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I still remember my first Ponzi scheme.

The company, First Pension Corp. of Irvine, Calif., defrauded more than 8,000 mostly elderly investors of their retirement funds in the mid-1990s. The long-running scheme enticed people to invest their individual retirement accounts into pools of mortgages -- except the loans didn't actually exist.

When I interviewed company founder William E. Cooper in prison after his sentencing, I expected him to make at least a show of remorse. Instead, all he wanted to talk about was "prosecutorial misconduct" -- the many, many ways he felt the district attorney had done him wrong.

That breathtaking encounter with the mind of a fraudster was unique only in that it was my first. I've written about several Ponzi schemes since that one, including the Bernie Madoff $50 billion debacle that dwarfed all previous scams.

Often the scam artists talk about the stress and anxiety of maintaining their frauds. Sometimes they even say they're sorry. But you have to wonder how much remorse they actually feel. How can someone steal so much from so many, yet still greet their victims day in and day out with a hearty handshake and a smile?

Such behavior carries hallmarks of the psychopath, including charm coupled with a lack of conscience. While the vast majority of financial advisers and money managers are conscientious, some researchers theorize the financial industry may have a greater-than-average number of psychopaths in its midst.

Liz Weston

Liz Weston

Robert D. Hare, professor emeritus at the University of British Columbia and co-author of "Snakes in Suits: When Psychopaths Go To Work," has been widely misquoted as saying that one in 10 people working on Wall Street could be a clinical psychopath.

In reality, Hare's study found that 4% of a sample of 203 corporate professionals met the definition, and Hare points out it wasn't even a representative sample that could be extrapolated to the general population of corporate executives.

The prevalence of psychopathy on Wall Street is unknown -- but Hare wouldn't be shocked if it were far above the rate in the general population, which is about 1%.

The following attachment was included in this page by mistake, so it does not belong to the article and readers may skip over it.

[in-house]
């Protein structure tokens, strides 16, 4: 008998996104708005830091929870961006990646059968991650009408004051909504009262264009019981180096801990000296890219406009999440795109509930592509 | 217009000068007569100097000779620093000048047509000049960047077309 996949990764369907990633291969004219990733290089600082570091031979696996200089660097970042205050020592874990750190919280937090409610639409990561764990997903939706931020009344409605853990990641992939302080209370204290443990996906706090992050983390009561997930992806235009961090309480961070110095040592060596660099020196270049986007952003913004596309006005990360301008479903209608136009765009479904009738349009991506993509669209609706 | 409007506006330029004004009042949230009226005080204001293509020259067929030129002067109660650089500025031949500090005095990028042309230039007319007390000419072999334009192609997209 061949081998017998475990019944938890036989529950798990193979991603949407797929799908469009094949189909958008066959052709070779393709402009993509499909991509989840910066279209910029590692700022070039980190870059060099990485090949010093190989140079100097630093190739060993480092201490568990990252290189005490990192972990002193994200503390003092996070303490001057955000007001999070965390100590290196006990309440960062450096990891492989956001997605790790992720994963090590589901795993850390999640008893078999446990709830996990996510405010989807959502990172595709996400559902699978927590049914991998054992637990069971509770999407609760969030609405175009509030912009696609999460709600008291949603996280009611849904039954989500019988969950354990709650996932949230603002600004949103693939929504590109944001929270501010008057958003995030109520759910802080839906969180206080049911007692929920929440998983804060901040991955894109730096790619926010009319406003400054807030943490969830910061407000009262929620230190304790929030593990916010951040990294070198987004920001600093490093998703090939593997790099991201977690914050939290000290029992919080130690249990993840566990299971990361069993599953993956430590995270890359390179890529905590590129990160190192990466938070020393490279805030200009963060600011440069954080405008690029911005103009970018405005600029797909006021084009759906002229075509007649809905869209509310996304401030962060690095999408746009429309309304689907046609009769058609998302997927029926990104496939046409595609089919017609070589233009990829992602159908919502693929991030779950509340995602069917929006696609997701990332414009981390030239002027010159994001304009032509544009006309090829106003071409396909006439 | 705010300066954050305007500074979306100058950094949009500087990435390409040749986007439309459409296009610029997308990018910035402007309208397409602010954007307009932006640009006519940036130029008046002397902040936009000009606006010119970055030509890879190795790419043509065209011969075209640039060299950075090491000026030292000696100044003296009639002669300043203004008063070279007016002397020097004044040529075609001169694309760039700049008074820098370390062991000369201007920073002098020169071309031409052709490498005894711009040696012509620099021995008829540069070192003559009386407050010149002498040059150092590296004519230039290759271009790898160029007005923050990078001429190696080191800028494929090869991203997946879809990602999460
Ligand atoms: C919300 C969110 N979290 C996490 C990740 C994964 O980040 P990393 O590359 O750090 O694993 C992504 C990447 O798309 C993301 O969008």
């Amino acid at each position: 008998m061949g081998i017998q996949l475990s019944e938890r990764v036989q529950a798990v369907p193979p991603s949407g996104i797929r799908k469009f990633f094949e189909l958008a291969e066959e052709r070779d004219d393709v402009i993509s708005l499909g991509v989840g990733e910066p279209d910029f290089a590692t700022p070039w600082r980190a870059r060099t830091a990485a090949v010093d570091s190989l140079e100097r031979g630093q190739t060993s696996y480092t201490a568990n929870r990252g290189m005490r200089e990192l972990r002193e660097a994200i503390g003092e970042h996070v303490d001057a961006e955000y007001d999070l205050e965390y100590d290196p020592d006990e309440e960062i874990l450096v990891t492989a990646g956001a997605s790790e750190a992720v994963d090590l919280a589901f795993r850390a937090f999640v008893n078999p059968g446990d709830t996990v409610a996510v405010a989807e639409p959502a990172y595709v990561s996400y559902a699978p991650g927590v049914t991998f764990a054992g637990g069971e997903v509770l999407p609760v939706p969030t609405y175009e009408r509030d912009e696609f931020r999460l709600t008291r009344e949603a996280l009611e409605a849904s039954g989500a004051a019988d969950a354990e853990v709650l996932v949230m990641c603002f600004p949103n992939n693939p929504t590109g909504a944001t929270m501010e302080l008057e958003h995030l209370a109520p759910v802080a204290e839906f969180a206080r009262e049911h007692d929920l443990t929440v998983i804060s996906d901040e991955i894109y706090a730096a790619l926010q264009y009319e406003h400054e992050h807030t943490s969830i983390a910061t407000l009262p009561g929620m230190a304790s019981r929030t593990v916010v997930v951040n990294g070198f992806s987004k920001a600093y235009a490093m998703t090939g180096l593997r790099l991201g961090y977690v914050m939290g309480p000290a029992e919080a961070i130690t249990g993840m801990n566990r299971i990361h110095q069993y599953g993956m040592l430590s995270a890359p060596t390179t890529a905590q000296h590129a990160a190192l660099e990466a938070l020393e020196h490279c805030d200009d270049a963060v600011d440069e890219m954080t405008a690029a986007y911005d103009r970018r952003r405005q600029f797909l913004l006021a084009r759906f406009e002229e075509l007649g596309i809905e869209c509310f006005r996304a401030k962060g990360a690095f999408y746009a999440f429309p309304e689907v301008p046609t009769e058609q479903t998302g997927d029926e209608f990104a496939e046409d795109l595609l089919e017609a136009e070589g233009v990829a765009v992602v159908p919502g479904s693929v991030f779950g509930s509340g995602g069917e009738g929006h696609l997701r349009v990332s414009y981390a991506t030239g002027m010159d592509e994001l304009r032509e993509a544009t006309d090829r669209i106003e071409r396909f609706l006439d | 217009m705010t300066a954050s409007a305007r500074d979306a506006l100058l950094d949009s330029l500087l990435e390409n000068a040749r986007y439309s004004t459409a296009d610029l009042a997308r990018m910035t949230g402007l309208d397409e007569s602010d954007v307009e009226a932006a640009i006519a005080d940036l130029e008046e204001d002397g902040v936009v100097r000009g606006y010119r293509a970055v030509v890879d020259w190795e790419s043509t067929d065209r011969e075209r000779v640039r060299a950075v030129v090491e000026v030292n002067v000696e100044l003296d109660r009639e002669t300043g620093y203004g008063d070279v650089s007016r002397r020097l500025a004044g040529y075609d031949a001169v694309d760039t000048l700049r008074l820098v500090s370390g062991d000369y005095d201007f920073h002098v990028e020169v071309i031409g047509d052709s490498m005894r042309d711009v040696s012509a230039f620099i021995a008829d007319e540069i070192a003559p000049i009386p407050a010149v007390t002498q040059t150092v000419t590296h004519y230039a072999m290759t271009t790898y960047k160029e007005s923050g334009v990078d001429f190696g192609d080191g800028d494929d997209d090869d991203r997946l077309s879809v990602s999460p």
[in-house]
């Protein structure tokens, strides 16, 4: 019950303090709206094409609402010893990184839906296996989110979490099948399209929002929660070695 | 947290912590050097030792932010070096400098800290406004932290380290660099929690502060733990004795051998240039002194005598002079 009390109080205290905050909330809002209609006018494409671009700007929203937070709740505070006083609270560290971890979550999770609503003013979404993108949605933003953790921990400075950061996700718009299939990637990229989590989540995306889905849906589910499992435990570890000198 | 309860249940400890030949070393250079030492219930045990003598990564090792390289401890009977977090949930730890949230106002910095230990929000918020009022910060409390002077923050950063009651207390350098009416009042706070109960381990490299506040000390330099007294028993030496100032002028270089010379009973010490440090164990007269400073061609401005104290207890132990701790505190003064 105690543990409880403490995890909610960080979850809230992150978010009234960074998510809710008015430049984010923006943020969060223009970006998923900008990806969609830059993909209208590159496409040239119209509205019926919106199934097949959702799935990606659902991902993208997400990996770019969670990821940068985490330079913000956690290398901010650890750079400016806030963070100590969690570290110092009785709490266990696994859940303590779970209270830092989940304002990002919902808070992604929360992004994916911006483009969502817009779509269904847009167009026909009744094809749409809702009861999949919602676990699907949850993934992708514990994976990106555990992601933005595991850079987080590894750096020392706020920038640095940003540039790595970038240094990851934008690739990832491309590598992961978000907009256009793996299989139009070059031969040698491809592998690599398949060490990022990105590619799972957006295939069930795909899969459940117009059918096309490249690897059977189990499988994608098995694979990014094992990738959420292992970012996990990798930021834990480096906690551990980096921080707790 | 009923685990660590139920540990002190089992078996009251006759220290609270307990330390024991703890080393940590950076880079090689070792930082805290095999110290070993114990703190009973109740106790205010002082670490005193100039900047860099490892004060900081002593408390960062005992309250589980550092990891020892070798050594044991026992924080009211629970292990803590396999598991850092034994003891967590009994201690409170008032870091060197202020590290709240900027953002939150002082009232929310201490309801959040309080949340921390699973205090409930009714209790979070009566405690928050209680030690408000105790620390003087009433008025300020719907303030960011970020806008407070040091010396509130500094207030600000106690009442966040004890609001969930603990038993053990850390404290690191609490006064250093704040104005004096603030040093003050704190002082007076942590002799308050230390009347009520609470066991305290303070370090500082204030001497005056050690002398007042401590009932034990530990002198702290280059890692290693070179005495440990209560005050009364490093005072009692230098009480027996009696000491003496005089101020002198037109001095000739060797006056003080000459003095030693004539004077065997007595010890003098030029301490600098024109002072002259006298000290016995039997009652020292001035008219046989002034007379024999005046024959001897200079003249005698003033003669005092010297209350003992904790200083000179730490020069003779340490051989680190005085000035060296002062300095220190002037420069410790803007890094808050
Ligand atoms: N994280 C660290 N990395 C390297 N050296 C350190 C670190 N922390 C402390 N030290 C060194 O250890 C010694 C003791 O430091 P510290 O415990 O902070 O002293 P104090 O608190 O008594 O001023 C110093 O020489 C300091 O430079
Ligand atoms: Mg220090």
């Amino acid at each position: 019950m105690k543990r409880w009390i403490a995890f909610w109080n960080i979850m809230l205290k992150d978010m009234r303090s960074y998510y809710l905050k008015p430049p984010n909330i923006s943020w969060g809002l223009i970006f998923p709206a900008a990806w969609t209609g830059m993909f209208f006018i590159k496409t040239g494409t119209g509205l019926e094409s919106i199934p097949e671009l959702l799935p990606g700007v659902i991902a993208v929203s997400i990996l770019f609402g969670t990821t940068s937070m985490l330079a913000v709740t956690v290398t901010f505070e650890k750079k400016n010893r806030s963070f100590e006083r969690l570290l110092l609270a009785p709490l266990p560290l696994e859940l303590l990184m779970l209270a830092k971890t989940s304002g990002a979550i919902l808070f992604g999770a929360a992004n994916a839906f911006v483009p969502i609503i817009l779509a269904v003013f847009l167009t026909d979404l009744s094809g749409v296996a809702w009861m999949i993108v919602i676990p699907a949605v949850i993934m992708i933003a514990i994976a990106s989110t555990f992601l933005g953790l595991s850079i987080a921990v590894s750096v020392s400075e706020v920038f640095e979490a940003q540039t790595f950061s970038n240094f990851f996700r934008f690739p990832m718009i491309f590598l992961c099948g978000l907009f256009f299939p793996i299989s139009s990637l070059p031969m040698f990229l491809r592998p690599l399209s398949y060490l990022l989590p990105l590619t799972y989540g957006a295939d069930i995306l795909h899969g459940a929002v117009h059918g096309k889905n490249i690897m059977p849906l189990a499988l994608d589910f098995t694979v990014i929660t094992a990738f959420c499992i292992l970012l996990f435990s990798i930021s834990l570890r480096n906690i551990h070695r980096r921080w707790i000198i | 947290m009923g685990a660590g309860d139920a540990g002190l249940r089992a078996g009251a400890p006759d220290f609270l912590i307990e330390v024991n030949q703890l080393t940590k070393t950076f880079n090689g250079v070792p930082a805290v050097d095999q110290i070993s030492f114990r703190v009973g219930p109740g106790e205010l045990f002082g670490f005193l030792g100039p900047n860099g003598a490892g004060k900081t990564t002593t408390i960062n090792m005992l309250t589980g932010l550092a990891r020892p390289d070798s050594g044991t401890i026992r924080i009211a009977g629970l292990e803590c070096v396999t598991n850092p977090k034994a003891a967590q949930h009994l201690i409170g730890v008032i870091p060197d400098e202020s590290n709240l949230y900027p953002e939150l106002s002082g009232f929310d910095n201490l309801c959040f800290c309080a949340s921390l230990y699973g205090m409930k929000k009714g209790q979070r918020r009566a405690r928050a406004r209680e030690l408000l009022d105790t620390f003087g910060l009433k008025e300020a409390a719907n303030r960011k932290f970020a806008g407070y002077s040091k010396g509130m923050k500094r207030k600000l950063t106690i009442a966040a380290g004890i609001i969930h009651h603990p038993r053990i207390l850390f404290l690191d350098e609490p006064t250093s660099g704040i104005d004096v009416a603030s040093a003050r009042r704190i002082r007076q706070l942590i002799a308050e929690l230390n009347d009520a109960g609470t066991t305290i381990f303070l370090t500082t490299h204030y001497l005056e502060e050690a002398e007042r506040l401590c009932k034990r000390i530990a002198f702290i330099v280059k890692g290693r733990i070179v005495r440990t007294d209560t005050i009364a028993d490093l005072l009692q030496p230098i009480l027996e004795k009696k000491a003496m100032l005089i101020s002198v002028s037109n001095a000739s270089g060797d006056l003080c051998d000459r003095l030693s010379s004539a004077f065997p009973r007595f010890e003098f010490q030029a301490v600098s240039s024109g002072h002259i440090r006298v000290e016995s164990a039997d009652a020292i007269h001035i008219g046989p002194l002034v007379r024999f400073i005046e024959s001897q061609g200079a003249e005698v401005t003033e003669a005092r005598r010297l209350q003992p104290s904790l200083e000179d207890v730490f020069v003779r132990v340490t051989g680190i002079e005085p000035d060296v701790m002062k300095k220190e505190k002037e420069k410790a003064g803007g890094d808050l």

"It may be even higher than 10%, on the assumption that psychopathic entrepreneurs and risk-takers tend to gravitate toward financial watering-holes, particularly those that are enormously lucrative and poorly regulated," Hare wrote in a comment on his website. "But, until the research has been conducted, we are left with anecdotal evidence and widespread speculation."

Hare should know: He created the checklist commonly used to diagnose psychopathy including these traits:

  • Egocentricity
  • Grandiosity
  • Lying and deceptiveness
  • Manipulativeness
  • Shallow emotions
  • Lack of empathy
  • Lack of remorse
  • Willingness to violate social norms
  • Irresponsibility
  • Impulsivity

Hare points out that psychopathy is not an either/or diagnosis but a wide spectrum, with violent offenders at the extreme end.

A separate Swiss study found that some stockbrokers may be even more reckless, egoistic and destructive than psychopaths. Researchers at the University of St. Gallen found that 28 professional traders they studied were more willing to take chances and to harm their opponents than a group of psychopaths who took the same tests. Instead of aiming for the greatest gain in computer simulations, the traders tried hardest to thwart their competitors.

A group of American researchers has posited that successful investors might be considered "functional psychopaths." Fear of loss makes poor investors out of the rest of us, but those who are able to control their emotions -- or who don't feel them in the first place -- are able to make better investing decisions.

Still, you don't want to put your financial future in the hands of someone who feels no regret about lying to you, manipulating you or causing you irreparable harm. Remember, psychopaths are in it for themselves and couldn't care less about you.

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